Kevin put on his first show in a sports pavilion, at the beginning of the Nineties, in Hackensack or Hoboken or wherever Old Blue Eyes was born. I think I was there – or maybe it was the second one I attended. Kevin realised he was onto a good thing and moved a few miles up the pike to smarter environs in the New Jersey Meadowlands. He strictly vets every applicant for space and makes sure that there is a good diversity of commodities on sale. There are plenty of sideshows and attractions with which his customers can interact. Chiller Theatre is still going strong and recording record gates.

That is the general state of the market but there is a growing interest in getting back to basics. Putting on smaller, more controllable shows. Like the one I went to last Sunday in Westminster. It was organised in the Westminster Central Hall by Ed Mason, a showman of long standing. This was a good, old fashioned Memorabilia Show. No toys!

To illustrate the point: when I told my granddaughter I was going to the show she asked me to get her either a photograph or a poster of Meryl Streep from the movie, Mamma Mia. She’s a big fan. I looked around every stall and the best I could come up with was a couple of press photos of Meryl taken at the premiere but not in costume. John Wayne in Stagecoach (1939) – no problem. Metropolis (1927) plenty. Max Shreck’s Nosferatu (1922) – coffin loads. And just about every actor, director or writer who has signed a scrap of paper or a picture was represented.

What’s more the fans loved it. I was lucky to be supported by some of the stalwarts from the fan club. Bob Lee in particular stayed on board all day and helped out. Now that’s what I call a memorabilia show.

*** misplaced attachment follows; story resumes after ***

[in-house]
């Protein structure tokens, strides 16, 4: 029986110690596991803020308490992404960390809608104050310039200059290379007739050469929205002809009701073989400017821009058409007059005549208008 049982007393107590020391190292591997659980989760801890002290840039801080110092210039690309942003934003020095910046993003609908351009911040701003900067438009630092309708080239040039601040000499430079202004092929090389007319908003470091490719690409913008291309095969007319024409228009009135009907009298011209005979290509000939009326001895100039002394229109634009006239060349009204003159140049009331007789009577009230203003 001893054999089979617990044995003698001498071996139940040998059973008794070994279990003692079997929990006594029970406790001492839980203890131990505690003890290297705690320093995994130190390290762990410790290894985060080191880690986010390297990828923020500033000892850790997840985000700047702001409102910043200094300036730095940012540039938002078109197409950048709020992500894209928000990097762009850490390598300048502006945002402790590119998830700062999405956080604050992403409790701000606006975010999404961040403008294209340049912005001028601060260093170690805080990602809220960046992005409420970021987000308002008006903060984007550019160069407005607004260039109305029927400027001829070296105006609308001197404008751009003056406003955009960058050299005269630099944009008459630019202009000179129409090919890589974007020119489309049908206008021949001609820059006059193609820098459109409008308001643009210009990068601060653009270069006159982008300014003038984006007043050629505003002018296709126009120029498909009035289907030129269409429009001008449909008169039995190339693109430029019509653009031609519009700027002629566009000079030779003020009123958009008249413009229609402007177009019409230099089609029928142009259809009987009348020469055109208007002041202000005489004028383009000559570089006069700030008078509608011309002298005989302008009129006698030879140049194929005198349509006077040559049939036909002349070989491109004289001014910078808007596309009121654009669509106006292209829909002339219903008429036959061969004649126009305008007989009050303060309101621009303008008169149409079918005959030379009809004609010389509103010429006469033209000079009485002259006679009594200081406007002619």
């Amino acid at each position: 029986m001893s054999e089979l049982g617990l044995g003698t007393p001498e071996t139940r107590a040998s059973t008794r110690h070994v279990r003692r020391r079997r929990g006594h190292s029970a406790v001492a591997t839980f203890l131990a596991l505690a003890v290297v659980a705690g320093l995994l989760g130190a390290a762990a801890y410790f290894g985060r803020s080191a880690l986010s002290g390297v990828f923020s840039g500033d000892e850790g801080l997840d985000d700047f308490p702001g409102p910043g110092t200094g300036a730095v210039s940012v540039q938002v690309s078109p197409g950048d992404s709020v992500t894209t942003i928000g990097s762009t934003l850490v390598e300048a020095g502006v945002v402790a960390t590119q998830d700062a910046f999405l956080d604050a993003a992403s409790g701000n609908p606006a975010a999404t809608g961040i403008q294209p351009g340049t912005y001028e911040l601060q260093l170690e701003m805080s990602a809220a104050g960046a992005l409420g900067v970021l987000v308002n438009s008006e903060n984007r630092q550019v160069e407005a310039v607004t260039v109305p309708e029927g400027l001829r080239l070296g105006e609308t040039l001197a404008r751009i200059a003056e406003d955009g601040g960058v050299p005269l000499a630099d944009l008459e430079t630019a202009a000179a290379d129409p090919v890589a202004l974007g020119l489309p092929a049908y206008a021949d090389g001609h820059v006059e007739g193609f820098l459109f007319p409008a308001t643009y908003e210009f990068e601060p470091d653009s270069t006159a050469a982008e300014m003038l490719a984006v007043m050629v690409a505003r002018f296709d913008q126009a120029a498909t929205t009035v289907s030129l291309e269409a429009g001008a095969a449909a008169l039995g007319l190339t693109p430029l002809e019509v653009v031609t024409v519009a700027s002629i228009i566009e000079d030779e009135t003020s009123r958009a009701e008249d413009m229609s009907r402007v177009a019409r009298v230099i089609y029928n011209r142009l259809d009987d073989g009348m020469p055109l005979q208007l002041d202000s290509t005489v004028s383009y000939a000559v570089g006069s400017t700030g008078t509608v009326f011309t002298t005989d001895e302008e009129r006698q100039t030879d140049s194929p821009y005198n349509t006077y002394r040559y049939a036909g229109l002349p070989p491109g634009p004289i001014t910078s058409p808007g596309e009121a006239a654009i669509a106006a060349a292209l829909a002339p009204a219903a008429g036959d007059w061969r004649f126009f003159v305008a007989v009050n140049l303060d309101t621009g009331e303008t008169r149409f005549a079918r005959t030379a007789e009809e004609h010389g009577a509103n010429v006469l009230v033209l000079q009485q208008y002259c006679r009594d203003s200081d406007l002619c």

Now I’ve heard that another organiser, well known a few years ago for the shows he put on in Watford, is back in business. He is taking over the Camden Film Convention and the Electric Theatre in Camden High Street and wants to bring it back to its roots. I hope he does well with it. If it is seen that the smaller shows with a better grip on reality are doing well, perhaps there will be more of them and collectors will be able to get back to the comradeship of past times when they were able to chat and compare as they bellied up to the table and bought real memorabilia.

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I don’t know if anyone is interested in this but I have just become a professional Match Maker. I’ve always had a bit of a thing about pairing up my friends. I’ve lost a few friends along the way – but I’ve had my successes too. A Lord with a well known actress who met on the sofa in my sitting room. Another actress who’s troth was well and truly plighted at one of my dinner parties with a well known cartoonist, a foreign princess whom I introduced to an Australian film distributor and a few others.

Now I’m working with a big Canadian company bringing succour to the lonely on the Internet. Have a look in at www.ingridpittdateline.com if you are of a Gothic persuasion. If the cut of your jib leans towards the Military try ingridpittblinddate.com. You never know. Hope springs eternal and all that.

Read Ingrid’s column every Tuesday at Den Of Geek. Last week’s is here.